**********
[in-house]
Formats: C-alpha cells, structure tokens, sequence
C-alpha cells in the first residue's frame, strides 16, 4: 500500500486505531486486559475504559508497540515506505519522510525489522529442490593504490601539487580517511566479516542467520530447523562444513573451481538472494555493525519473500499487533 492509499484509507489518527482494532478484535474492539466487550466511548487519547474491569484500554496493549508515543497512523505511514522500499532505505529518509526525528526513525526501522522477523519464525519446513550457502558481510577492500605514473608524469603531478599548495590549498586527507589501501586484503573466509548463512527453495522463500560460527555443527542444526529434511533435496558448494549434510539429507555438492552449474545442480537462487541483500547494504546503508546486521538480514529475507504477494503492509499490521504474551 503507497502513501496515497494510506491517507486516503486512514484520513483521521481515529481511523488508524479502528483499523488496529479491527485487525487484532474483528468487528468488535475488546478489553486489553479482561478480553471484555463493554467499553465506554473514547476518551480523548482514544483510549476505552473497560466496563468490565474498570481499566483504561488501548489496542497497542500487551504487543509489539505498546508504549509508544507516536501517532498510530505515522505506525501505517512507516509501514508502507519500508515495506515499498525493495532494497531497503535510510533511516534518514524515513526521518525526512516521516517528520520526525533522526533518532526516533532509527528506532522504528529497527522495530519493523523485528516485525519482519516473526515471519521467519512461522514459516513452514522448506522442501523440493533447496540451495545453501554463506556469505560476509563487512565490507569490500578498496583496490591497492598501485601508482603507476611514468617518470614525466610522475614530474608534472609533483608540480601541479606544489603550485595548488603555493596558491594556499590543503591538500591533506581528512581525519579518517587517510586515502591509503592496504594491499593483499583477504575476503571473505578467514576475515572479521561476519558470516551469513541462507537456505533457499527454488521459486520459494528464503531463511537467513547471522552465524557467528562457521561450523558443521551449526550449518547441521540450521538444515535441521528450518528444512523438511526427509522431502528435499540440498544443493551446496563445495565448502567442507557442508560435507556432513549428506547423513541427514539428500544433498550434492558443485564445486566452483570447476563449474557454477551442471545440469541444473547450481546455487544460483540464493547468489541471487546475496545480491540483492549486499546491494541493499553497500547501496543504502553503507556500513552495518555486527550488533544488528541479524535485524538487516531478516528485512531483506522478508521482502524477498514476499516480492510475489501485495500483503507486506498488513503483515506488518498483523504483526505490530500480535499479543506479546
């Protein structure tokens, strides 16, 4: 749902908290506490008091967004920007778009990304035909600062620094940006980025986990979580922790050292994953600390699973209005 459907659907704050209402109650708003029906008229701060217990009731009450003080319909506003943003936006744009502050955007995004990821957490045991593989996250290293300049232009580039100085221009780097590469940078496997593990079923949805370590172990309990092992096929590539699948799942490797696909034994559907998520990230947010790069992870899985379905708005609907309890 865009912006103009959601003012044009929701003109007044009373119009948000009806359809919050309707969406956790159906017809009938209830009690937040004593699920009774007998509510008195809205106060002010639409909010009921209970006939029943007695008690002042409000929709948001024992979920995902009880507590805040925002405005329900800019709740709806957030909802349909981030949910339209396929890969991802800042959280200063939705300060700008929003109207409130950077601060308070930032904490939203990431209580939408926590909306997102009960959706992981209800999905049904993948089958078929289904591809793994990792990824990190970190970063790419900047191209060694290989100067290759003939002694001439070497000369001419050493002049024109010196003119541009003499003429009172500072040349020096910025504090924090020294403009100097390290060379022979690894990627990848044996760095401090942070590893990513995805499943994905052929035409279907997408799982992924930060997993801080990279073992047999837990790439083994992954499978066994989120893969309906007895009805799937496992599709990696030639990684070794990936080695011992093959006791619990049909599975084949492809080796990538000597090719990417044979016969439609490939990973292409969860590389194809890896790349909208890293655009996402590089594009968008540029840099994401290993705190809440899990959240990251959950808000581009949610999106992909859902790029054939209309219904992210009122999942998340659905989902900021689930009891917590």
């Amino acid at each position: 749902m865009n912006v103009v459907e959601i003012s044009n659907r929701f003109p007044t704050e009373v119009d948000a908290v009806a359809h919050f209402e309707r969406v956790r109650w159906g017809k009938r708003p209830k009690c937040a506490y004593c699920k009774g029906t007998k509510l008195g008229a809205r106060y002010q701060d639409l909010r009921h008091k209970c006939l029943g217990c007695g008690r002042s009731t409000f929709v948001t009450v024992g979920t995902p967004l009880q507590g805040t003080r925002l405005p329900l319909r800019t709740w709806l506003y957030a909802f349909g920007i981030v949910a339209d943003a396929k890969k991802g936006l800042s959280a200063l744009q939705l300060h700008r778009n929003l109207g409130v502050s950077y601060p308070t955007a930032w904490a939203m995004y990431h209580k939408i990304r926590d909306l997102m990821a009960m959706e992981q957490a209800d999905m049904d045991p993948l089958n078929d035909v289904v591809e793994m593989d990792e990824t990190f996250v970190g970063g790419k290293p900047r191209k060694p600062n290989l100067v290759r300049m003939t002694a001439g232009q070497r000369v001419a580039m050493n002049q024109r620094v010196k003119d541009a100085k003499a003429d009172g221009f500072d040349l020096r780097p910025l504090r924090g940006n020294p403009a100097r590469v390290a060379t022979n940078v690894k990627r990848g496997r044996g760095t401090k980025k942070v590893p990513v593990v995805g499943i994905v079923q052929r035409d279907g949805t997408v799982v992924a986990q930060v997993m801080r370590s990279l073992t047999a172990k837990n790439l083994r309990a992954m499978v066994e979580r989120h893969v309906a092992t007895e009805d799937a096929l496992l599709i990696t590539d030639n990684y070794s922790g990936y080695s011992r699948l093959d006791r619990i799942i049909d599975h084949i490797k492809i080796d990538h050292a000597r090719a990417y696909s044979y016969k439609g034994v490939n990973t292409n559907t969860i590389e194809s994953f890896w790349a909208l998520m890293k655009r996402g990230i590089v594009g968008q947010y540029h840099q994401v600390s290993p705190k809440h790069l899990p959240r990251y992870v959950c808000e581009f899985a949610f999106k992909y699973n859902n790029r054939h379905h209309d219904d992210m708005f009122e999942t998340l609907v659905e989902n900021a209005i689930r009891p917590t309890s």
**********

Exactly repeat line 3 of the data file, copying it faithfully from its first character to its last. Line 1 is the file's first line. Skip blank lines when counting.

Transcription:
C-alpha cells in the first residue's frame, strides 16, 4: 500500500486505531486486559475504559508497540515506505519522510525489522529442490593504490601539487580517511566479516542467520530447523562444513573451481538472494555493525519473500499487533 492509499484509507489518527482494532478484535474492539466487550466511548487519547474491569484500554496493549508515543497512523505511514522500499532505505529518509526525528526513525526501522522477523519464525519446513550457502558481510577492500605514473608524469603531478599548495590549498586527507589501501586484503573466509548463512527453495522463500560460527555443527542444526529434511533435496558448494549434510539429507555438492552449474545442480537462487541483500547494504546503508546486521538480514529475507504477494503492509499490521504474551 503507497502513501496515497494510506491517507486516503486512514484520513483521521481515529481511523488508524479502528483499523488496529479491527485487525487484532474483528468487528468488535475488546478489553486489553479482561478480553471484555463493554467499553465506554473514547476518551480523548482514544483510549476505552473497560466496563468490565474498570481499566483504561488501548489496542497497542500487551504487543509489539505498546508504549509508544507516536501517532498510530505515522505506525501505517512507516509501514508502507519500508515495506515499498525493495532494497531497503535510510533511516534518514524515513526521518525526512516521516517528520520526525533522526533518532526516533532509527528506532522504528529497527522495530519493523523485528516485525519482519516473526515471519521467519512461522514459516513452514522448506522442501523440493533447496540451495545453501554463506556469505560476509563487512565490507569490500578498496583496490591497492598501485601508482603507476611514468617518470614525466610522475614530474608534472609533483608540480601541479606544489603550485595548488603555493596558491594556499590543503591538500591533506581528512581525519579518517587517510586515502591509503592496504594491499593483499583477504575476503571473505578467514576475515572479521561476519558470516551469513541462507537456505533457499527454488521459486520459494528464503531463511537467513547471522552465524557467528562457521561450523558443521551449526550449518547441521540450521538444515535441521528450518528444512523438511526427509522431502528435499540440498544443493551446496563445495565448502567442507557442508560435507556432513549428506547423513541427514539428500544433498550434492558443485564445486566452483570447476563449474557454477551442471545440469541444473547450481546455487544460483540464493547468489541471487546475496545480491540483492549486499546491494541493499553497500547501496543504502553503507556500513552495518555486527550488533544488528541479524535485524538487516531478516528485512531483506522478508521482502524477498514476499516480492510475489501485495500483503507486506498488513503483515506488518498483523504483526505490530500480535499479543506479546